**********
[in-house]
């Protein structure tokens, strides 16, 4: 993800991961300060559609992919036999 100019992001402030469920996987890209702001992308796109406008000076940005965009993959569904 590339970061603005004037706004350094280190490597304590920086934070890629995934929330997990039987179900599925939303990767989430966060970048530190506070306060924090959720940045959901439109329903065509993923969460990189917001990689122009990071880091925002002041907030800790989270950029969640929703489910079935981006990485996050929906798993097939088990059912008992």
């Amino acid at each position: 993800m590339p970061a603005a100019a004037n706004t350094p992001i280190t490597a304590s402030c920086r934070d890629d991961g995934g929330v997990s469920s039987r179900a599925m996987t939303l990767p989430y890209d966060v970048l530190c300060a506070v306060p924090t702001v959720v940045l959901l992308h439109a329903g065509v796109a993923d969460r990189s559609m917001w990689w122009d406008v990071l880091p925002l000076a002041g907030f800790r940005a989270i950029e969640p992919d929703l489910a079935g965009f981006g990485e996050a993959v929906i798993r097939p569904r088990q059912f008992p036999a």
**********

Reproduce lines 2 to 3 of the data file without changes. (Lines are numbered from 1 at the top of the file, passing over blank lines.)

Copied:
């Protein structure tokens, strides 16, 4: 993800991961300060559609992919036999 100019992001402030469920996987890209702001992308796109406008000076940005965009993959569904 590339970061603005004037706004350094280190490597304590920086934070890629995934929330997990039987179900599925939303990767989430966060970048530190506070306060924090959720940045959901439109329903065509993923969460990189917001990689122009990071880091925002002041907030800790989270950029969640929703489910079935981006990485996050929906798993097939088990059912008992």
């Amino acid at each position: 993800m590339p970061a603005a100019a004037n706004t350094p992001i280190t490597a304590s402030c920086r934070d890629d991961g995934g929330v997990s469920s039987r179900a599925m996987t939303l990767p989430y890209d966060v970048l530190c300060a506070v306060p924090t702001v959720v940045l959901l992308h439109a329903g065509v796109a993923d969460r990189s559609m917001w990689w122009d406008v990071l880091p925002l000076a002041g907030f800790r940005a989270i950029e969640p992919d929703l489910a079935g965009f981006g990485e996050a993959v929906i798993r097939p569904r088990q059912f008992p036999a």